In the Nordics, most pension funds have guidelines or policies on how to invest their members savings in a responsible manner, however, less than half of the pension savers are aware of the responsible investment efforts.
AMWatch’s survey shows that 55.8 percent of pension savers don’t know whether responsibility is taken into account in their pension scheme.
Responsible investment is a theme that has been on the agenda of pension funds in the Nordics for several years. According to principal at the asset management consulting firm Kirstein, Casper Hammerich, responsibility has become a more integrated part of the pension funds investment policy and particularly negative screening lists have become "the new normal" of listed investments.
Also on alternatives investments, projects in renewable energy as well as properties with energy certificates are seen as responsible, and, therefore, they are increasingly filling the pension funds' portfolios.
“Pension funds have for several years used negative screening lists on listed equities. However, we see a tendency where some of the more sophisticated investors are gradually moving towards corporate engagements and generally take a more active or positive attitude towards their investments, "he says.
The system is built on trust
Even though the pension savers have low knowledge of pension funds' responsible investment policies, senior vice president at the Danish lobby organization for Insurance & Pension Denmark (Forsikring & Pension), Karsten Beltoft, believes that the industry does much to create visibility on the impact of their investments, however, expectations are growing rapidly.
“I think most pension funds are considering what media and what platforms they want to use to communicate about the responsible investment policies or guidelines, however, communication is an area can always be improved on. Going forward, the expectations will probably be even more transparency and information even though I actually think that the companies are doing a lot in this area.”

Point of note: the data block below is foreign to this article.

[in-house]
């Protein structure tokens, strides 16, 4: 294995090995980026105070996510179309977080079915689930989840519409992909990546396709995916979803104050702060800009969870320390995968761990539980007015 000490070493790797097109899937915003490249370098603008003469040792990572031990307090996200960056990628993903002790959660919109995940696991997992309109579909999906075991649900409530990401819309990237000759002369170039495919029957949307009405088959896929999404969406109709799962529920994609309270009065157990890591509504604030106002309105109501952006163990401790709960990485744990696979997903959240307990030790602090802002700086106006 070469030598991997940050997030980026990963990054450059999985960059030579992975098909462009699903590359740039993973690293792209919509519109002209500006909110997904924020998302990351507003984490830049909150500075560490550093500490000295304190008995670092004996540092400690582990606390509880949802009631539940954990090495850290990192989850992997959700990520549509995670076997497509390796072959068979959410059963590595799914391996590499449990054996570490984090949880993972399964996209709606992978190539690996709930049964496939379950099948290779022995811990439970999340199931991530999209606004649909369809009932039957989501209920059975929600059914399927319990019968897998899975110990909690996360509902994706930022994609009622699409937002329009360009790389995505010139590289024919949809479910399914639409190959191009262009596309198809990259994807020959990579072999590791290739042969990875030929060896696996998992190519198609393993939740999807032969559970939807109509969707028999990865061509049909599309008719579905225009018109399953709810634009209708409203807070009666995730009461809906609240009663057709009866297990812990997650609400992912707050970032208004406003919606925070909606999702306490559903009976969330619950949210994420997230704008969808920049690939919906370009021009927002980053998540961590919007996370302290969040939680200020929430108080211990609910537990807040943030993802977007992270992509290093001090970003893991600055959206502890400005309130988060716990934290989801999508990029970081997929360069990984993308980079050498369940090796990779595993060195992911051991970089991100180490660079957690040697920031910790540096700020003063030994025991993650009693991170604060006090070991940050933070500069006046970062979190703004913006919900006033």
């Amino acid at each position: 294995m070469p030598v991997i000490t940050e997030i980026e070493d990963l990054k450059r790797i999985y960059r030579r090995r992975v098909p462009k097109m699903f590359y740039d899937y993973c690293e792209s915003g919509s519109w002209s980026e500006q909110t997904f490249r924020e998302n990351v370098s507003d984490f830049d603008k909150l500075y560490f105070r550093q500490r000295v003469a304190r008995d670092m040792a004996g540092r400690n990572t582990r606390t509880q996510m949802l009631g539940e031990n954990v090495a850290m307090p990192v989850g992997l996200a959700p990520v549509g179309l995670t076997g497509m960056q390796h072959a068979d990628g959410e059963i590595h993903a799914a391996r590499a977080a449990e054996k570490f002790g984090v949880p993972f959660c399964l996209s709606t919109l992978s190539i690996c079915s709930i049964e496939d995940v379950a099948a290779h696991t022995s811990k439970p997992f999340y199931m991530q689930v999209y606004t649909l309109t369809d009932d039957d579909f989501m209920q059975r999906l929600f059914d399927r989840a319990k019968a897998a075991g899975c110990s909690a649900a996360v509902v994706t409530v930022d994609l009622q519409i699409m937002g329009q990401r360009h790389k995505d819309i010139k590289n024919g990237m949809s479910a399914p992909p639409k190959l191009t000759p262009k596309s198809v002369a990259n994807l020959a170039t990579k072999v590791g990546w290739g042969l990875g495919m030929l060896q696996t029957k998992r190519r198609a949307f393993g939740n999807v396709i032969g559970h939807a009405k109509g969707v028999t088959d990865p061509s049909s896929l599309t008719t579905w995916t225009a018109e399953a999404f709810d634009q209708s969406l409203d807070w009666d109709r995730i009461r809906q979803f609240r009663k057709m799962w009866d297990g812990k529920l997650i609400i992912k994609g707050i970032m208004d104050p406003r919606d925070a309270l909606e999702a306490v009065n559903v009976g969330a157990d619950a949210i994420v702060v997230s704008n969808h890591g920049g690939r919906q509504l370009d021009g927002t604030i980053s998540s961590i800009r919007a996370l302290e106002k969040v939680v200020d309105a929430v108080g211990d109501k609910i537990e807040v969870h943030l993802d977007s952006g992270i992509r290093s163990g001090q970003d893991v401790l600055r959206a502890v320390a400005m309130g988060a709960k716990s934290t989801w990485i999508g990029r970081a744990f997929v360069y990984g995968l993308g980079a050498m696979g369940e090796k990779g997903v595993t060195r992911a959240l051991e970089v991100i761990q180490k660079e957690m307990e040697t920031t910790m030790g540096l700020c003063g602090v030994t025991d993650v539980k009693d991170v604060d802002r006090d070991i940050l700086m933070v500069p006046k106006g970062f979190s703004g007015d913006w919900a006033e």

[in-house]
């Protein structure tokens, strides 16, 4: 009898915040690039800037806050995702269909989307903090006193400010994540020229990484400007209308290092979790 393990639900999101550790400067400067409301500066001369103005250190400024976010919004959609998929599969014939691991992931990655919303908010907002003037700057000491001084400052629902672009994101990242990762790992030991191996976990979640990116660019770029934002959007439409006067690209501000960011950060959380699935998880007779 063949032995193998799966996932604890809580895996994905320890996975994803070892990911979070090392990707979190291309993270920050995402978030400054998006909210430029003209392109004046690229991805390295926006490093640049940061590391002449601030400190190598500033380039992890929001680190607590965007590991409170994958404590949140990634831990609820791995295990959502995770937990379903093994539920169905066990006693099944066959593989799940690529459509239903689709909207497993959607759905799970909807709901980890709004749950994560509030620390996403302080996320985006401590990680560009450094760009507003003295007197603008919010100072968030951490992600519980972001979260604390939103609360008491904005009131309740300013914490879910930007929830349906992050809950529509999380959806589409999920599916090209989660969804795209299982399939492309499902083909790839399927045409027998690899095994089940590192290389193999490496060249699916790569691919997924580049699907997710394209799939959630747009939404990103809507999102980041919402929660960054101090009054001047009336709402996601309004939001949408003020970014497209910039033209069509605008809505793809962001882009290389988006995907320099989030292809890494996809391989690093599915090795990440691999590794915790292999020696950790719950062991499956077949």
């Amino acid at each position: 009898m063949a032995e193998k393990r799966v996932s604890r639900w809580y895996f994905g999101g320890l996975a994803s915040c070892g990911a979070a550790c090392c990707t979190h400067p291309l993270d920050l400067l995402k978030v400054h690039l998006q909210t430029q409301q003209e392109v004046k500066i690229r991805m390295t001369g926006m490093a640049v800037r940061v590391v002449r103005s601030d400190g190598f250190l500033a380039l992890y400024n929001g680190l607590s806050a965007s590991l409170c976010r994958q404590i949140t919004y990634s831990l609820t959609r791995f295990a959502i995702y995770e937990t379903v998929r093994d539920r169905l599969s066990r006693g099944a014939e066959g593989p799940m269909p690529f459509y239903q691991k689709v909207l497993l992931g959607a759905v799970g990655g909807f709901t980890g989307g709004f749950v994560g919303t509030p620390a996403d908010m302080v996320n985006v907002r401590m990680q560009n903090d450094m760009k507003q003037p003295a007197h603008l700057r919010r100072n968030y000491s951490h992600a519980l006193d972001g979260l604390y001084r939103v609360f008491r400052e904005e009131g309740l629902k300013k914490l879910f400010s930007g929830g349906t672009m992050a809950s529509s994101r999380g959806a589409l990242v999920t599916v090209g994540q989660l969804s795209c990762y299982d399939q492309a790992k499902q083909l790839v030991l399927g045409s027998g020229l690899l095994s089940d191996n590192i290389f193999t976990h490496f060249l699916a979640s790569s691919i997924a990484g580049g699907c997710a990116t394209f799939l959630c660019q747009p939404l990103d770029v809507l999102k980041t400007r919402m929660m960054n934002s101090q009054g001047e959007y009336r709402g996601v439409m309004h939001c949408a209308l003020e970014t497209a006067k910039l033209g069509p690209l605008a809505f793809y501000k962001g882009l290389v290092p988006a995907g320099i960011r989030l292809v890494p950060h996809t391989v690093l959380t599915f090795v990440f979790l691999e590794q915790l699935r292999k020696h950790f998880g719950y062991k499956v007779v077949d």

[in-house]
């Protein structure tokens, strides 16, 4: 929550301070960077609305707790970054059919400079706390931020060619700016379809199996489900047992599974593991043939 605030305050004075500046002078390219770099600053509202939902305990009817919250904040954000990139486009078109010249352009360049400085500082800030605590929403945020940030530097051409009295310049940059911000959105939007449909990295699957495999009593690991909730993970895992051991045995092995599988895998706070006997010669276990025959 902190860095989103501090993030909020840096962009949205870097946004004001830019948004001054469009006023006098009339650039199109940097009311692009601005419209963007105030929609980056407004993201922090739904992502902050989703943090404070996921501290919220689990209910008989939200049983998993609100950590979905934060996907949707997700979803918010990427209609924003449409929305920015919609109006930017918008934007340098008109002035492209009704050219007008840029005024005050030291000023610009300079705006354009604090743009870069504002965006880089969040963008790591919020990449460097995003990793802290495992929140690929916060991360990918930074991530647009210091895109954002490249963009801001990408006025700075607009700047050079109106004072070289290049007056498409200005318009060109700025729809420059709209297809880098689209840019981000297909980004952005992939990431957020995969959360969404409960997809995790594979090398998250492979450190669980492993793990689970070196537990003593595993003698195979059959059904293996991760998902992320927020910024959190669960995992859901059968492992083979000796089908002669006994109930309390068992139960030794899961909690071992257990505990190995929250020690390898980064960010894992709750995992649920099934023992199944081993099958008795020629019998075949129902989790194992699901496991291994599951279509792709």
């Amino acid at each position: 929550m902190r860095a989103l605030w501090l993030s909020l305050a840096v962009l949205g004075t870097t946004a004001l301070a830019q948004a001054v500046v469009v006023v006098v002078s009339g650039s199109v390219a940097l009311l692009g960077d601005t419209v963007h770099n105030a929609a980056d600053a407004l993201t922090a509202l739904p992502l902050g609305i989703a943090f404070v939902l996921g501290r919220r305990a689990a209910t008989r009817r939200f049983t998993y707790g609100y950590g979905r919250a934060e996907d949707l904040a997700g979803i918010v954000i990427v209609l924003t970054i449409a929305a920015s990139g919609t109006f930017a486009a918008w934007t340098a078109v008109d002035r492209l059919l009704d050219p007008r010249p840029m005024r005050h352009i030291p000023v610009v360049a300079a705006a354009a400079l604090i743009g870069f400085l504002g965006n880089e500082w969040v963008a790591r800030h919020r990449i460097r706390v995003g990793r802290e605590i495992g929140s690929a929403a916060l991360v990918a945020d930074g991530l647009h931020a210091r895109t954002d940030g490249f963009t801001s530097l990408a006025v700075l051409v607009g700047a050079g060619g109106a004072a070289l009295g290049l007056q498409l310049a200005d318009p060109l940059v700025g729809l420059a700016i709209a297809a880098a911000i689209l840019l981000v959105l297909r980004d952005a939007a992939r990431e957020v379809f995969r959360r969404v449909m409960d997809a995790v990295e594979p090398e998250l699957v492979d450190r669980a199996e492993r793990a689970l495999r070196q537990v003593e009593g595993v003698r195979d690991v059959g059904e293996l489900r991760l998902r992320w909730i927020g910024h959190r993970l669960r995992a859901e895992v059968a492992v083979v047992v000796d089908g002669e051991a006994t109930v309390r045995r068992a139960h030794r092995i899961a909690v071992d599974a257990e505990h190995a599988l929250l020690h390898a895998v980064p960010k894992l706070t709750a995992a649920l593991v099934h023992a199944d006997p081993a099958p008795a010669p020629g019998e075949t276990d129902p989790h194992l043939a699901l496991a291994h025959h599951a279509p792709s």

By the end of 2017, Sampenion, a Danish pension fund for approximately 300,000 savers, examined their customers’ opinion on responsible investments. The analysis showed that only 4 percent had read Sampension's policy on responsible investments.
"On the other hand, 85 percent responded that they expect their pension funds to be invested responsibly, so the area is highly based on trust, as very few people examine the policy even though it’s important to them, says Søren Espersen, head of communications and HR at Sampension.
According to Kirstein's Casper Hammerich, the savers’ strong confidence in the market is due to the Nordic region having a particularly well-developed pension system, which offers opportunities for playing on the entire playing field relative to new investments.
“In this way, you invest in a healthy manner, and, you are, as a Dane, comfortable by having your savings managed by your pension fund – whether in company X, Y or Z, “ he says.
Professor: low knowledge about RI is a natural consequence
According to Carsten Tanggaard, Chairman of the Governmental Money and Pension Panel (Penge & Pensionspanelet) and Professor of Finance at Aarhus University, the low level of knowledge of the pension scheme's responsibility policy is a natural consequence of pension being an area of low interest:
"And, therefore, it becomes a bit coincidental whether savers know their pension fund's policy for responsible investments. I'm not sure that pension funds should do more to inform about their politicians because what is ethically correct to invest in is individual perceived,” he explains and elaborates:
"I would be worried if you should continuously consider what one's pension funds may or may not be invested in because it would be costly to make personalized solutions and it would be difficult to figure out what it would cost in both returns and costs, "he says.
English Edit: Marie Honoré
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